Quite interesting points!! This is an extract from Robert Kiyosaki's new book "The Conspiracy of the Rich" that I was able to read the first pages online. http://conspiracyoftherich.com/read/toc (check the widget at the end of the page of the blog)
In his book one of the points for the thesis he is trying to put forward is that school does not necessary prepares us for the real world and very important issues in life such as financial education and the role of money in life are issues where the educational system remains silent! I agree! Why don’t we learn something about money at school or at the university, why nobody explains how it works but everybody finds sufficient to say that rich are rich because they steel. Really? An easy excuse but very far from today’s realities.
At the moment, some European countries are reforming their educational system and students oppose strongly to these reforms (France, Spain, Greece). I believe to have understood the new reforms but what I have better apprehended is that the reforms as their opponents are once again far away from the real causes that make an educational system insufficient. Both sides are “hors sujet”.
I agree with Napoleon Hill who wrote in 1939 (“Think And Grow Rich”) that there is something radically wrong with a civilization and a system of education which permit 98% of the people to go through life as failures. And if this is not true can anybody explain me why in many European countries most of young people are educated, better say “overqualified” but they do not have a job or they are obliged to work for very little money in spite of their “good studies” and consequently they can not plan their life or dream about a better future. Why did I have to go to the university in order to “carry the bag” of my professors, or later that of my bosses. Why did we have to go to the university in order to be modern slaves?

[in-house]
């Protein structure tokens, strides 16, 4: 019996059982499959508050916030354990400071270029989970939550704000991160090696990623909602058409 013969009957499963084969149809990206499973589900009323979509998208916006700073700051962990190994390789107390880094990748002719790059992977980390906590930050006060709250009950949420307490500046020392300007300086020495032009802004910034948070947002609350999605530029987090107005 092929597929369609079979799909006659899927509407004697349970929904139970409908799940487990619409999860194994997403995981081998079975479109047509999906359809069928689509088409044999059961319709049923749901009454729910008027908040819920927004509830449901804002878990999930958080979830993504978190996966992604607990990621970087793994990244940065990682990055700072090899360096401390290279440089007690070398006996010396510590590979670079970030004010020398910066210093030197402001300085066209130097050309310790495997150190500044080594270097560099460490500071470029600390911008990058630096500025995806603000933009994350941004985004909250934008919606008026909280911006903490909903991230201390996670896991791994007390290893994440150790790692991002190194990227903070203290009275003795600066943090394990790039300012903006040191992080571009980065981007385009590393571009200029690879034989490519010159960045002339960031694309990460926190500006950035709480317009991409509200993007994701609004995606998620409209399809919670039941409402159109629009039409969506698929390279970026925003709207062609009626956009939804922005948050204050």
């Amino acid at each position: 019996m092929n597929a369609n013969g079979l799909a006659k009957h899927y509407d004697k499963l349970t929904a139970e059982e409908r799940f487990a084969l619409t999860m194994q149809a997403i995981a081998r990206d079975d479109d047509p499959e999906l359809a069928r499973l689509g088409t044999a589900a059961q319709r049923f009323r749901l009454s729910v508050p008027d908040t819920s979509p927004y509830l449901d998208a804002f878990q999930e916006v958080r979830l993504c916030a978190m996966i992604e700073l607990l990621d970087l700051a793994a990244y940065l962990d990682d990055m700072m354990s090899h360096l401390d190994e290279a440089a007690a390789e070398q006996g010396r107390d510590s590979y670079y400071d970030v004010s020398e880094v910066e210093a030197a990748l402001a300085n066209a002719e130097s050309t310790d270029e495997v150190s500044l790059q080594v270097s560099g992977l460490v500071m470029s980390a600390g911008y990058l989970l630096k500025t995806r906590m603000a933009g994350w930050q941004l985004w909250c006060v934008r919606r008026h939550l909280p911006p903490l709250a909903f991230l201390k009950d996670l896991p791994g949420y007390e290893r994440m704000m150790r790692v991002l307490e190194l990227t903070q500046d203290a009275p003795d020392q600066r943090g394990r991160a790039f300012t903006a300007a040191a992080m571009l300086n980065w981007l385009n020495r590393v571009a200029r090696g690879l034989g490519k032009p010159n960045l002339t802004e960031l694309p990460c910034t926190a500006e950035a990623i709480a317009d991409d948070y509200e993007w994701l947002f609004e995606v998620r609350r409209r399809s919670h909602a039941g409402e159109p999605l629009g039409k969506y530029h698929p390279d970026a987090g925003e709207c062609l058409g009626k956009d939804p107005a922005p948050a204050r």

“Is it about a simple oversight by our educational leaders or is it part of a larger conspiracy?” Conspiracy you will ask why? The answer comes a little later at the fourth page: “I‘ve often marvelled at the lack of financial education in our modern school system. At best, our children are taught how to balance a check book or speculate on stocks. But they are not taught how to read a balance sheet or to understand what makes a business profitable. This seems to ensure that the best and brightest students in our country will end up working as high-paid employees-not as partners-which in turn allows for the consolidation of both money and power.” I am afraid students do not apprehend all the above concerns when they protest. They understand that something is wrong but I hope they grasp that necessary educational reforms is not about some administrative reforms such as the status of ‘chercheur” in France or the abrogation of the university asylum or the recognition of professional rights to the graduates of private universities in Greece. I hope we get to see the forest and not just some trees..